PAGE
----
Summary: When Paul had the vision to go to Macedonia he had to choose to do what was good or what was better.

Choosing between a good decision and a bad decision is usually pretty simple.

It’s not always easy, but It’s usually simple. The choice is usually clear. Good. Bad.

But what about when you think you are making a good decision and you’re asked to do something different? Not something bad, just something different, perhaps something better.

Paul and his companions had been struggling with what they thought were good decisions, but they kept being sidetracked or checked before their decisions became reality. And now they are being challenged to do something different. To go in a different direction.

Perhaps it was a direction they had considered and rejected earlier, or maybe it was something they hadn’t even considered before, and now they had to.

Our present series at Cornerstone is called Step Out and we are looking at various times in the bible that God’s people are asked to step out in faith. We looked at how Abraham was asked to believe God when God called him to leave his home and settle in what would we think of as present-day Israel. Abraham was promised that he would become a great nation, but at that point, he and his wife Sarah had been unable to have children.

Last week I looked at the story of a man who came to Jesus begging him to come to his home, which was 30 km away and heal his son. Instead of making the journey, Jesus told the man that his son was healed, and he could return home.

And because Abraham stepped out in faith, not only did he and Sarah become parents in their old age, but we have the nation of Israel.

Because the father in last week’s story stepped out in faith and believed the promise of Jesus, not only was his son healed, but his entire household believed in Jesus.

This morning’s story is found about halfway through the book of Acts and takes place during what is often referred to as Paul’s second missionary journey.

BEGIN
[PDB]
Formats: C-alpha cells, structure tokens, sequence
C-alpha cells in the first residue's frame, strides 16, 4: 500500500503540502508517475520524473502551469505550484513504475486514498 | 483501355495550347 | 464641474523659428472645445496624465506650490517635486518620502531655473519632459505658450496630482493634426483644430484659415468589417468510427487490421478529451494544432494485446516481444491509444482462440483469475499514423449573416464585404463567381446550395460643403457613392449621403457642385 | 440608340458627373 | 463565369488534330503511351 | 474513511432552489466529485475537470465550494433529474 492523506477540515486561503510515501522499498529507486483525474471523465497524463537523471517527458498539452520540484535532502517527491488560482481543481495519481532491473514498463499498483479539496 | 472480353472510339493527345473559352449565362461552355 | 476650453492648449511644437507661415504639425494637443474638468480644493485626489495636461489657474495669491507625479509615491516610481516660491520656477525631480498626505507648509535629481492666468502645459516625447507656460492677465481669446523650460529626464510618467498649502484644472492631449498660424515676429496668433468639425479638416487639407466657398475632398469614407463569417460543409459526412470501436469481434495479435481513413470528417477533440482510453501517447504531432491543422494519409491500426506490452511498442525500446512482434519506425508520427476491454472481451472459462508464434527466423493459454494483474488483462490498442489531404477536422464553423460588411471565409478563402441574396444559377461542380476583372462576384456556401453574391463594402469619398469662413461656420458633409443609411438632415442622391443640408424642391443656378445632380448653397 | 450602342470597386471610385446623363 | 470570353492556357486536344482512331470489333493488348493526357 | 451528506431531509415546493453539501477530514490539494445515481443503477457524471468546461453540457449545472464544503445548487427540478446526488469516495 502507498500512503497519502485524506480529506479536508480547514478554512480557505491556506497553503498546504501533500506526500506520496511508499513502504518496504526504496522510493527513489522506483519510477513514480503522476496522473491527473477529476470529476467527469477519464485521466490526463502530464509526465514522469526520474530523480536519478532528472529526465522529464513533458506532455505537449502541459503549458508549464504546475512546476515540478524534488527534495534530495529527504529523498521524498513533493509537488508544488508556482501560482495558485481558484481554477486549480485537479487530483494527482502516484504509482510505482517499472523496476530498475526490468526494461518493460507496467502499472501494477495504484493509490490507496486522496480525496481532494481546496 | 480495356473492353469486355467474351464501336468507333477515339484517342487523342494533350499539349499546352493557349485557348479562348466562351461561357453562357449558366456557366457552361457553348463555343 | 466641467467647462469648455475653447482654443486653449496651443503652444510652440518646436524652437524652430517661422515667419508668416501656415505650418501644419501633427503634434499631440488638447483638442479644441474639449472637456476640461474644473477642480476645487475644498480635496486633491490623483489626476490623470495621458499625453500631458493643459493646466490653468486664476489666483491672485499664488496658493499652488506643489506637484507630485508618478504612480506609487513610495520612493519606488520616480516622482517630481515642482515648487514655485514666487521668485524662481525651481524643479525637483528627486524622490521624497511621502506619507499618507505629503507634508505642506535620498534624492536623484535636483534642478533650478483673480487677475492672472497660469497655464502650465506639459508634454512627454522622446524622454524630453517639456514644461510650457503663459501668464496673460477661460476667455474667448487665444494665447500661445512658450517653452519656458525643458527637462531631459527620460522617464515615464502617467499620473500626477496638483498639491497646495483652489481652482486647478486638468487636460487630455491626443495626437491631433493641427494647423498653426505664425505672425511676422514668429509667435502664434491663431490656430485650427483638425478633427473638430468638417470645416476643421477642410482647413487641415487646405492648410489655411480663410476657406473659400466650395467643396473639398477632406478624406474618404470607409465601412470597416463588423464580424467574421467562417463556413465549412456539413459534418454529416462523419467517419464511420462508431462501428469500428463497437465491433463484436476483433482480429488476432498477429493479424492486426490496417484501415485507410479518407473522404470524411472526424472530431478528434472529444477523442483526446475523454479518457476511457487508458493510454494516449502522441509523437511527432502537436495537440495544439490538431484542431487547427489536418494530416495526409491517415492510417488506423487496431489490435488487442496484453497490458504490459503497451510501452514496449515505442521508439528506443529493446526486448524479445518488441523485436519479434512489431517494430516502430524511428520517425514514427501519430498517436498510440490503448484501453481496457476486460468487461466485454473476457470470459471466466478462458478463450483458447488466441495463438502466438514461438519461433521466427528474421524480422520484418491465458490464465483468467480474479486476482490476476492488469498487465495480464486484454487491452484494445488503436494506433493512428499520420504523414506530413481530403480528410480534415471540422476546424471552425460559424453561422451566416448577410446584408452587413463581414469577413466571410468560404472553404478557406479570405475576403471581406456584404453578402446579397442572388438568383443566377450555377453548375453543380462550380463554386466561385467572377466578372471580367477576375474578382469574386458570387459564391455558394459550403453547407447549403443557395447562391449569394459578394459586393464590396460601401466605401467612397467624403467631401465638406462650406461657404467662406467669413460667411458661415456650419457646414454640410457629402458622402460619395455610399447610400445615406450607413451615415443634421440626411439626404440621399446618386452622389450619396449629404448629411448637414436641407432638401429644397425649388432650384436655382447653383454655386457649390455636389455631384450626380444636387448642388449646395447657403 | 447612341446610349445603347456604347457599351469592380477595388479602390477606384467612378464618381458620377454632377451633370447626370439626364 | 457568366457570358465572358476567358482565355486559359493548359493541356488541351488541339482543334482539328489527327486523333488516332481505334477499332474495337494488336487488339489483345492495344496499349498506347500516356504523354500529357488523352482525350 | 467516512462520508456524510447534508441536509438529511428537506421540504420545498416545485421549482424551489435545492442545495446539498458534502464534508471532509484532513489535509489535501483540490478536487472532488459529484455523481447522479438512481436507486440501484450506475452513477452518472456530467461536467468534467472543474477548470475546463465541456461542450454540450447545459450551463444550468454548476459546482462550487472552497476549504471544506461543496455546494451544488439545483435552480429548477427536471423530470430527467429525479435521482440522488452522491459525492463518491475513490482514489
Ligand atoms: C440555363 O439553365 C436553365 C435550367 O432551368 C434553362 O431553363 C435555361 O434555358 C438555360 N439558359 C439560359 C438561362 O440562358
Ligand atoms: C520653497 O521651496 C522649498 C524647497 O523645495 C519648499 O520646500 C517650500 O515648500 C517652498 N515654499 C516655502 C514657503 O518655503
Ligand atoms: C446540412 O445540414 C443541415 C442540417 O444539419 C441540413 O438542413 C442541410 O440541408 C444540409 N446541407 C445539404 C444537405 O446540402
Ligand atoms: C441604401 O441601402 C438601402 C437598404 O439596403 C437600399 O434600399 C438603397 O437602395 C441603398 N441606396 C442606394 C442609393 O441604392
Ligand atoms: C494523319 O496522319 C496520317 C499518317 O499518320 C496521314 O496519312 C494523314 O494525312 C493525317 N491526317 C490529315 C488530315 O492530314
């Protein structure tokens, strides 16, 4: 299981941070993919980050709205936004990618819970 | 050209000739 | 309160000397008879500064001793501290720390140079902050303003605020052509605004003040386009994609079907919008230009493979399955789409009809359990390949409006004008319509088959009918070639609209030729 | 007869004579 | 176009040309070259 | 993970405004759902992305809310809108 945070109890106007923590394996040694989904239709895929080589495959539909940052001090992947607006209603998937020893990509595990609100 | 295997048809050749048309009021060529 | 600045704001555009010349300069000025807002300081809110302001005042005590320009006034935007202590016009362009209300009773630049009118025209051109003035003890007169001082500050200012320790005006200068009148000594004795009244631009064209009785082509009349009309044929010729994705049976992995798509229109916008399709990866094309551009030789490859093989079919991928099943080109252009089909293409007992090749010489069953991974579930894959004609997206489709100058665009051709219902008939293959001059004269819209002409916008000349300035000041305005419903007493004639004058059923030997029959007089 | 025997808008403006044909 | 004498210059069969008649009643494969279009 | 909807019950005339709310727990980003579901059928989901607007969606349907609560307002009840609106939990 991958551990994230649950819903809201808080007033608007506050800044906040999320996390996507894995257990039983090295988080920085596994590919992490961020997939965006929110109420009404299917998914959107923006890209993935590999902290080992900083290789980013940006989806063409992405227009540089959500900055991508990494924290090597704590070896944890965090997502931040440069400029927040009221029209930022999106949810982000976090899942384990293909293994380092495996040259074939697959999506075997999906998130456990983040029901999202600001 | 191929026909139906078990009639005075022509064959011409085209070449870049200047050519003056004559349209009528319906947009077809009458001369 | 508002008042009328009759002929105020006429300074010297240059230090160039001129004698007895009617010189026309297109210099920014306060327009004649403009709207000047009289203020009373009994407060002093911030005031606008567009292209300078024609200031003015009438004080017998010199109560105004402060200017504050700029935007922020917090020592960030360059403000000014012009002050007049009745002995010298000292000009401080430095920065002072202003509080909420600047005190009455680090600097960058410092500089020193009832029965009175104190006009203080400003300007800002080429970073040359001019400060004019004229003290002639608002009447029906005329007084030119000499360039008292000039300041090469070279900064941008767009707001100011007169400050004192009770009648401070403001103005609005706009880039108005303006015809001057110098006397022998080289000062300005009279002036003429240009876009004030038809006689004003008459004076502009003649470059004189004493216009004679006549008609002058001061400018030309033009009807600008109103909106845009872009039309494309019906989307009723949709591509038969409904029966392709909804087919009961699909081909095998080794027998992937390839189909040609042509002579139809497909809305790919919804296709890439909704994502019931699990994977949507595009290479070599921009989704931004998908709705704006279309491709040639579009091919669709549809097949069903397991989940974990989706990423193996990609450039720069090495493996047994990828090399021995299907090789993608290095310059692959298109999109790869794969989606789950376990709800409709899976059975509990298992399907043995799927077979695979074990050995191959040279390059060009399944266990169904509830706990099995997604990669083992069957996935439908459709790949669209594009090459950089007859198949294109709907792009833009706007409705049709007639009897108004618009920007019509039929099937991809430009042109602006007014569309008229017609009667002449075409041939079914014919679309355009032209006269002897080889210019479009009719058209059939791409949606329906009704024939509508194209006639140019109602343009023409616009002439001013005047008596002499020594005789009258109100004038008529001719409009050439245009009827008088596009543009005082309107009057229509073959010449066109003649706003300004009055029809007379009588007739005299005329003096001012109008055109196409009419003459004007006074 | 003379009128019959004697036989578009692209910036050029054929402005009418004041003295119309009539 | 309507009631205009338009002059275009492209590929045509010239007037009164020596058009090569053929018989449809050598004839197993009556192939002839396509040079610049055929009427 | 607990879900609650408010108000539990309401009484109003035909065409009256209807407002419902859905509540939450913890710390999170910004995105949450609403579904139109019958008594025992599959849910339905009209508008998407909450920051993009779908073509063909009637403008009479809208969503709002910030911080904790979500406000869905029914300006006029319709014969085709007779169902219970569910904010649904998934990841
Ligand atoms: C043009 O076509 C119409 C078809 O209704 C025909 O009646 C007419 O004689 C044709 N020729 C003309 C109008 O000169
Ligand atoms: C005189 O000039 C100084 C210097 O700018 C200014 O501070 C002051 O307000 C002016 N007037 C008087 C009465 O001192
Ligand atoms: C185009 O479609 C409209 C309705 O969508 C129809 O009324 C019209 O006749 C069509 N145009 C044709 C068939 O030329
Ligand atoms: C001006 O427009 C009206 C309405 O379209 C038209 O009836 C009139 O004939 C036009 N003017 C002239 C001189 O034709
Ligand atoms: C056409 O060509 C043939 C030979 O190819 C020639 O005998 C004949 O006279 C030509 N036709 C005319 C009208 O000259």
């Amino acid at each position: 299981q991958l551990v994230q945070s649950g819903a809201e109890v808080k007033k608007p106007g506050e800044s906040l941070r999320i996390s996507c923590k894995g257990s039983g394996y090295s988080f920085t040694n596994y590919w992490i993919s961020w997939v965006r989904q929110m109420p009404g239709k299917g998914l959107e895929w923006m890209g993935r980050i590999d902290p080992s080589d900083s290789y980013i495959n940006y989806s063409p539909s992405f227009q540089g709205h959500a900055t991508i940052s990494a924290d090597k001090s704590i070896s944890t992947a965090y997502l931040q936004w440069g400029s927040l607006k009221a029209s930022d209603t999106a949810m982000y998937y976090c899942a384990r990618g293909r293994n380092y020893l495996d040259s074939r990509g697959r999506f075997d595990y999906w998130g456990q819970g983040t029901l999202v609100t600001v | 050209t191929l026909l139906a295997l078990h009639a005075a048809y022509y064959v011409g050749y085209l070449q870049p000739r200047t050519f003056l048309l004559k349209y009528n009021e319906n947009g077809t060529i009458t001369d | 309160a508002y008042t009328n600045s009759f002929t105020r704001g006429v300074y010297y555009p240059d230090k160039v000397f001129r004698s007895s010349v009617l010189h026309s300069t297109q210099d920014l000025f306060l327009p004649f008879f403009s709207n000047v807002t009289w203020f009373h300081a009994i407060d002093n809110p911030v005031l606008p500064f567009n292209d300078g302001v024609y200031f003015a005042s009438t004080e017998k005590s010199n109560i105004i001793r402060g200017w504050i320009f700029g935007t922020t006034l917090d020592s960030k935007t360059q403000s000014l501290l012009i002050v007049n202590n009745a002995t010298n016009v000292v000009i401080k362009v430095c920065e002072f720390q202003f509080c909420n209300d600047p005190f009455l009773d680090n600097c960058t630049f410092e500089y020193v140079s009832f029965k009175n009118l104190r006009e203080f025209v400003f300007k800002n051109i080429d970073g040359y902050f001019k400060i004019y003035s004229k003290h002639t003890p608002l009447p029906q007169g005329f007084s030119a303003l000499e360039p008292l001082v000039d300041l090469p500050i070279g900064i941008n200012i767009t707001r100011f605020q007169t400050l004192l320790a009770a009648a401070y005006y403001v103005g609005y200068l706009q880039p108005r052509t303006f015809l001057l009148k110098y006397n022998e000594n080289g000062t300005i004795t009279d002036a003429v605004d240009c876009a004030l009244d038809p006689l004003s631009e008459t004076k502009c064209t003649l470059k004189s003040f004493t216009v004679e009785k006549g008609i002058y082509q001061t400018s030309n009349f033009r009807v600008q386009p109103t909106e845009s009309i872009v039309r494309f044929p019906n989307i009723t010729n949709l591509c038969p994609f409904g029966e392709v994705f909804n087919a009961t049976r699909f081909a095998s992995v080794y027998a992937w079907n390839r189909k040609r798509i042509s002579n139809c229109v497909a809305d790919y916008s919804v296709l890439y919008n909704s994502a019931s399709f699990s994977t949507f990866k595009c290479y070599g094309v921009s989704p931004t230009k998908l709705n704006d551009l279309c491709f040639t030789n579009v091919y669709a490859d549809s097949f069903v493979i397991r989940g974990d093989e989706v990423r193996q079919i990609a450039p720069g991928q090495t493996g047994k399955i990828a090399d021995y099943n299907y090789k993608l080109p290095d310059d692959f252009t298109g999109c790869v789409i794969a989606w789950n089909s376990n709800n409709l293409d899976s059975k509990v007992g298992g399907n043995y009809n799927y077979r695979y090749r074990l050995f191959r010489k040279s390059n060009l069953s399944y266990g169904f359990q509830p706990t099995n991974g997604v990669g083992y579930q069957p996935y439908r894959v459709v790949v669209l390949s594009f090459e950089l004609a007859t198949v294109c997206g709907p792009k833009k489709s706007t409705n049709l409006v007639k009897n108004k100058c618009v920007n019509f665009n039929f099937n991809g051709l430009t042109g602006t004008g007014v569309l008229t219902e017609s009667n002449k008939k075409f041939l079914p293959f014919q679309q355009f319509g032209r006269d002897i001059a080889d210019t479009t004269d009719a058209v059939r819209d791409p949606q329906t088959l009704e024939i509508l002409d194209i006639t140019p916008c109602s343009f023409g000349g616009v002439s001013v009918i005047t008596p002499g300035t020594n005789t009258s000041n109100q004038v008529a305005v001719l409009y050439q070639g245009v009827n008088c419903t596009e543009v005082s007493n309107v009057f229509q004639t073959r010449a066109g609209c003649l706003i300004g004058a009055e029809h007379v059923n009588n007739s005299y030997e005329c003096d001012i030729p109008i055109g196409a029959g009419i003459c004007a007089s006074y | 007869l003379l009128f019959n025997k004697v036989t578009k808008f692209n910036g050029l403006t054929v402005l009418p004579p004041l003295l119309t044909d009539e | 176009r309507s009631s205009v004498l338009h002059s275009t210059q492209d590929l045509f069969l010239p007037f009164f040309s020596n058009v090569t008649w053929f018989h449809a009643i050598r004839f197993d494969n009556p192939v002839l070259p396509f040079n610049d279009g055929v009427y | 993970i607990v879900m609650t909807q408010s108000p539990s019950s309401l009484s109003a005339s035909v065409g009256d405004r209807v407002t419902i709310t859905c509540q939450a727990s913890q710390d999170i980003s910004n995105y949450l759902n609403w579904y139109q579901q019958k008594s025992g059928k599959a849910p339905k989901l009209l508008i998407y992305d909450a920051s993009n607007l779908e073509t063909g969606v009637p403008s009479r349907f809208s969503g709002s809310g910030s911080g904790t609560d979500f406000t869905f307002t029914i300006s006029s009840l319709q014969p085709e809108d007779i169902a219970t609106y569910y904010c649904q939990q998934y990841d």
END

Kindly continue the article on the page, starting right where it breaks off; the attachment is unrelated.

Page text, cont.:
It Started with A Plan

The fact that this is often called Paul’s second missionary journey would indicate that there was a first missionary journey, and that journey is recorded in Acts chapters 13 and 14. It’s here we have a chronicle of how Paul and his companions travelled through what was then known as Asia and planted churches in what we now think of as Syria, Turkey and Cyprus.

At the end of this trip, Paul and the team regroup in Antioch and we pick up the story in Acts 15:36 After some time Paul said to Barnabas, “Let’s go back and visit each city where we previously preached the word of the Lord, to see how the new believers are doing.”

That was a good plan.

Now if you are familiar with the story, you will remember that personalities come into play here. Barnabas wants to take a disciple by the name of John Mark with them. Paul had a negative experience with John Mark on the first journey and so he resisted the suggestion. Eventually, it caused a rift and Barnabas partnered with John Mark and went in one direction and Paul went in another direction.

At this point, we would be tempted to think that this would have been a blow to kingdom expansion, but history would reveal that this was really the beginning of Kingdom expansion.

Barnabas went to Crete, and the church there would eventually become what we think of as the Eastern Orthodox Church. John Mark would end up in Egypt, where the Coptic church would take root. And eventually, Paul would see the birth of the Church in Rome or the Western Church.

Interesting, but a story for a different time.

So, as Paul regroups after Barnabas leaves, the question is where to go and what to do?

Paul gathers a new team, and they spend their time visiting the churches and encouraging the believers in the area.

But Paul is anxious to move on. He’s anxious to see more new churches established and more people reached for Jesus.

But every time he gets ready to move on, he’s blocked.

You heard about that in the scripture that was read earlier. Luke had been describing their activities, saying, Acts 16:4–5 Then they went from town to town, instructing the believers to follow the decisions made by the apostles and elders in Jerusalem. So the churches were strengthened in their faith and grew larger every day. A good plan.

And then we read in Acts 16:6 Next Paul and Silas travelled through the area of Phrygia and Galatia because the Holy Spirit had prevented them from preaching the word in the province of Asia at that time.

But that wasn’t going to stop Paul.

In today’s verbiage, we’d say that Paul had an entrepreneurial spirit and as Stephen Jobs said, "I'm convinced that about half of what separates successful entrepreneurs from the nonsuccessful ones is pure perseverance."

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